They led him into a cement-brick building called the cannery, with an old office chair at the far end. He was in shackles, so he shuffled, painfully slowly, a guard on each arm. They sat him in the old office chair, facing up the long expanse of room towards a black canvas structure that had been built out on a loading platform, like an extra room.

The executioners were inside the canvas structure. There were five of them, all armed with rifles, with slits in the canvas for them to aim through.

To one side there was a white line behind which the audience sat. There were about 50 people, all very quiet.

Behind the office chair was a plywood board and between that and the sandbags they had wedged a filthy old mattress. Behind the sandbags was the brick wall of the cannery. This was to absorb the bullets.

The end of the big room with the office chair and the man seated in it was lit, like a stage; the rest of the long room was dark. Someone remembered afterwards that when they strapped him in the chair they allowed a good deal of slack – he could have got up and walked right off stage if he had wanted to.

A line of people came up to the man in the chair, shook his hand, murmured a few words, and melted away, too over-wrought to indulge in a protracted conversation. The man in the chair seemed the least affected. He joked quietly to one of the hand-shakers: “You’re going to help me escape?” and smiled, just a little expression in the upper lip.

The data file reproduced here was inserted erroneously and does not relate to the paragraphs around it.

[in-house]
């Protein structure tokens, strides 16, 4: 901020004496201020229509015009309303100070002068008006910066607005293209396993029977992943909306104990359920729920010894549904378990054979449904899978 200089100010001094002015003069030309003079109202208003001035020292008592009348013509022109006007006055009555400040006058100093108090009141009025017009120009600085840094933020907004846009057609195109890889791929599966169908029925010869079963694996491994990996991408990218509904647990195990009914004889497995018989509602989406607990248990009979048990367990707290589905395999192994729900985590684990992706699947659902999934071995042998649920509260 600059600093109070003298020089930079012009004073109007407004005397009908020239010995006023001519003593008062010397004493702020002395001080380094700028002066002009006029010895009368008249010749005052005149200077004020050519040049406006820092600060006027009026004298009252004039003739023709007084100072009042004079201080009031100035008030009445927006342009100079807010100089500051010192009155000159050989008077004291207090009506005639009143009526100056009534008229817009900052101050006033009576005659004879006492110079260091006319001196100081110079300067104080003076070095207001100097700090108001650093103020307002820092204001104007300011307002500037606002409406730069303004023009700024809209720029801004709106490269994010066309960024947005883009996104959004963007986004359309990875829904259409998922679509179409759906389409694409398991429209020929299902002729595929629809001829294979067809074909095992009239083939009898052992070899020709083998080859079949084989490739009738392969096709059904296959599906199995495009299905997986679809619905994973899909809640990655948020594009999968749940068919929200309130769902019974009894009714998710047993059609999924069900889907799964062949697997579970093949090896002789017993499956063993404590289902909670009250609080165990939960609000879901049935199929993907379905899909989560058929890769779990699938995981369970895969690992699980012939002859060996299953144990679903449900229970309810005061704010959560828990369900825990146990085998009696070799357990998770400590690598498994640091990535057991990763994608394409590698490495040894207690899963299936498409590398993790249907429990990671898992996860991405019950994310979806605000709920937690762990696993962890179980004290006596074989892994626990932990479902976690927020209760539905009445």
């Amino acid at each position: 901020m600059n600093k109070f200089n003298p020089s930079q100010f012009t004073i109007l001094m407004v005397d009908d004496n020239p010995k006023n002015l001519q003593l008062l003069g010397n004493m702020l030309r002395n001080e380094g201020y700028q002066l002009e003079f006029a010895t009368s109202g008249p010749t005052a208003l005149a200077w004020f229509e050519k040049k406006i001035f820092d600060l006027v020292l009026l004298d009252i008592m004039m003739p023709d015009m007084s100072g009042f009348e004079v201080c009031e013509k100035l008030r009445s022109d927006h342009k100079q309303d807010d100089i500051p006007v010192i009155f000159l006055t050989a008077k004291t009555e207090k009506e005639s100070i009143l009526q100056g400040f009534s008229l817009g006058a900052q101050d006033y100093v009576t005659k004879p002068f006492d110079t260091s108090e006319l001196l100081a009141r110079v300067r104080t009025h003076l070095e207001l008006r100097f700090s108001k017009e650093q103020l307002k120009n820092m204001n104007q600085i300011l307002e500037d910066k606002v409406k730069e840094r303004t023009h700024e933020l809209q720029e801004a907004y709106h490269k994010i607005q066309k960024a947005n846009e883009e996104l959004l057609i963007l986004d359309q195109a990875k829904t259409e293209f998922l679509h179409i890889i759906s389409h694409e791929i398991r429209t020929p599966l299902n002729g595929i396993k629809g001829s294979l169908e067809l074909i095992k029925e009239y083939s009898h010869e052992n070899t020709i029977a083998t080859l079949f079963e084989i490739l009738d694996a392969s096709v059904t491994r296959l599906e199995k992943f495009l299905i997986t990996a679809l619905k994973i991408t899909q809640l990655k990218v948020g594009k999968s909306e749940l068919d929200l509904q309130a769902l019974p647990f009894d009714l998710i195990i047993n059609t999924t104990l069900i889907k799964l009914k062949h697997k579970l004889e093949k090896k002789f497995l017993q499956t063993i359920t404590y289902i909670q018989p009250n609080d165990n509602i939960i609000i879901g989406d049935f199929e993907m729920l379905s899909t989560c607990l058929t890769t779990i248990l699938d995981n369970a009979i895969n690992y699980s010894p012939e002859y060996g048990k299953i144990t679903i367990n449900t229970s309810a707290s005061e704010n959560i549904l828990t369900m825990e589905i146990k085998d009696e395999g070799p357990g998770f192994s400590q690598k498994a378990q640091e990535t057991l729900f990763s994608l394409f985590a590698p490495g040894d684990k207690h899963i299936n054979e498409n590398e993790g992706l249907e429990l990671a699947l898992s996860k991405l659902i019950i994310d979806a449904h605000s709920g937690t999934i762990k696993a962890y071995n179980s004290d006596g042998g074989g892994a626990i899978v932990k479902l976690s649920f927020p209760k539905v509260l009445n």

The prison governor, called the warden, came forward and said: “Do you have anything you’d like to say?” The man in the chair said: “Let’s do it!”

A priest, Father Meersman, gave the last rites. The man in the chair said to him: “Dominus vobiscum.” The priest replied: “Et cum spiritu tuo.”

Some men in red coats appeared next. They put a hood over the head of the man in the chair. A doctor pinned a white circle on the man’s black shirt. The rifles protruded through the slits, aiming from about 25 feet away. The audience heard a whisper from behind the canvas structure: “One,” and “Two,” but they never heard three because the guns went off deafeningly.